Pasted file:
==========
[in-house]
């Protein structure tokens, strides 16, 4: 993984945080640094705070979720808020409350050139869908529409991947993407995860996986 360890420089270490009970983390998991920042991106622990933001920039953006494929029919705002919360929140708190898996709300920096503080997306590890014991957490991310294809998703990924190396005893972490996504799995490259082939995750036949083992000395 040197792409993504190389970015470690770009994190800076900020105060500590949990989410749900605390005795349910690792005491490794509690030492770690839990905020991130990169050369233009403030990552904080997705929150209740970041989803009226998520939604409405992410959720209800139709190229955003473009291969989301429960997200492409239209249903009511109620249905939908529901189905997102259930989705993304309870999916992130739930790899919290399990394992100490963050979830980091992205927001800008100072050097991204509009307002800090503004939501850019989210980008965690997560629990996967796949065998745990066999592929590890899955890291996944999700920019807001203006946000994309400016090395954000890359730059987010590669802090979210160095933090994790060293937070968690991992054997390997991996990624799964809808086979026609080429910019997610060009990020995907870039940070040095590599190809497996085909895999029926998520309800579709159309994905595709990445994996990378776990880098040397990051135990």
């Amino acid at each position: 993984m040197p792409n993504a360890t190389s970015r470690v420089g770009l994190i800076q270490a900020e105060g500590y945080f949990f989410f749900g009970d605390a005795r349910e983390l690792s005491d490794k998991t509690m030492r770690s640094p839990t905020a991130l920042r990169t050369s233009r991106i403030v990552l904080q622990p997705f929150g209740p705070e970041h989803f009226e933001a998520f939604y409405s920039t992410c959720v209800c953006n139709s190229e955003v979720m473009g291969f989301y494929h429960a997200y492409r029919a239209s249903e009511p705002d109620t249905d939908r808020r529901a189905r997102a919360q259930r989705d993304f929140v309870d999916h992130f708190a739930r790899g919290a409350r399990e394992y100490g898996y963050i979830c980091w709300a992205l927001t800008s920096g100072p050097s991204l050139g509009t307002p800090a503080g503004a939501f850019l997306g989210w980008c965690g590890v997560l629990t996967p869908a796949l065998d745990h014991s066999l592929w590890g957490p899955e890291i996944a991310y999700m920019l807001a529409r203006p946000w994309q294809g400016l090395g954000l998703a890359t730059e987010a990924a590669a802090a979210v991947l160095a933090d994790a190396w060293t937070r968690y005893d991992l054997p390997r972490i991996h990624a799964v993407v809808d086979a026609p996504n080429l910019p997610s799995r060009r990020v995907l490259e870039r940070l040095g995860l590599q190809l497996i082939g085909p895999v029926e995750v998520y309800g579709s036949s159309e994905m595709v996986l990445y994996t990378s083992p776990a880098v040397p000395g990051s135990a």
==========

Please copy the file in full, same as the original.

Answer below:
[in-house]
């Protein structure tokens, strides 16, 4: 993984945080640094705070979720808020409350050139869908529409991947993407995860996986 360890420089270490009970983390998991920042991106622990933001920039953006494929029919705002919360929140708190898996709300920096503080997306590890014991957490991310294809998703990924190396005893972490996504799995490259082939995750036949083992000395 040197792409993504190389970015470690770009994190800076900020105060500590949990989410749900605390005795349910690792005491490794509690030492770690839990905020991130990169050369233009403030990552904080997705929150209740970041989803009226998520939604409405992410959720209800139709190229955003473009291969989301429960997200492409239209249903009511109620249905939908529901189905997102259930989705993304309870999916992130739930790899919290399990394992100490963050979830980091992205927001800008100072050097991204509009307002800090503004939501850019989210980008965690997560629990996967796949065998745990066999592929590890899955890291996944999700920019807001203006946000994309400016090395954000890359730059987010590669802090979210160095933090994790060293937070968690991992054997390997991996990624799964809808086979026609080429910019997610060009990020995907870039940070040095590599190809497996085909895999029926998520309800579709159309994905595709990445994996990378776990880098040397990051135990």
């Amino acid at each position: 993984m040197p792409n993504a360890t190389s970015r470690v420089g770009l994190i800076q270490a900020e105060g500590y945080f949990f989410f749900g009970d605390a005795r349910e983390l690792s005491d490794k998991t509690m030492r770690s640094p839990t905020a991130l920042r990169t050369s233009r991106i403030v990552l904080q622990p997705f929150g209740p705070e970041h989803f009226e933001a998520f939604y409405s920039t992410c959720v209800c953006n139709s190229e955003v979720m473009g291969f989301y494929h429960a997200y492409r029919a239209s249903e009511p705002d109620t249905d939908r808020r529901a189905r997102a919360q259930r989705d993304f929140v309870d999916h992130f708190a739930r790899g919290a409350r399990e394992y100490g898996y963050i979830c980091w709300a992205l927001t800008s920096g100072p050097s991204l050139g509009t307002p800090a503080g503004a939501f850019l997306g989210w980008c965690g590890v997560l629990t996967p869908a796949l065998d745990h014991s066999l592929w590890g957490p899955e890291i996944a991310y999700m920019l807001a529409r203006p946000w994309q294809g400016l090395g954000l998703a890359t730059e987010a990924a590669a802090a979210v991947l160095a933090d994790a190396w060293t937070r968690y005893d991992l054997p390997r972490i991996h990624a799964v993407v809808d086979a026609p996504n080429l910019p997610s799995r060009r990020v995907l490259e870039r940070l040095g995860l590599q190809l497996i082939g085909p895999v029926e995750v998520y309800g579709s036949s159309e994905m595709v996986l990445y994996t990378s083992p776990a880098v040397p000395g990051s135990a």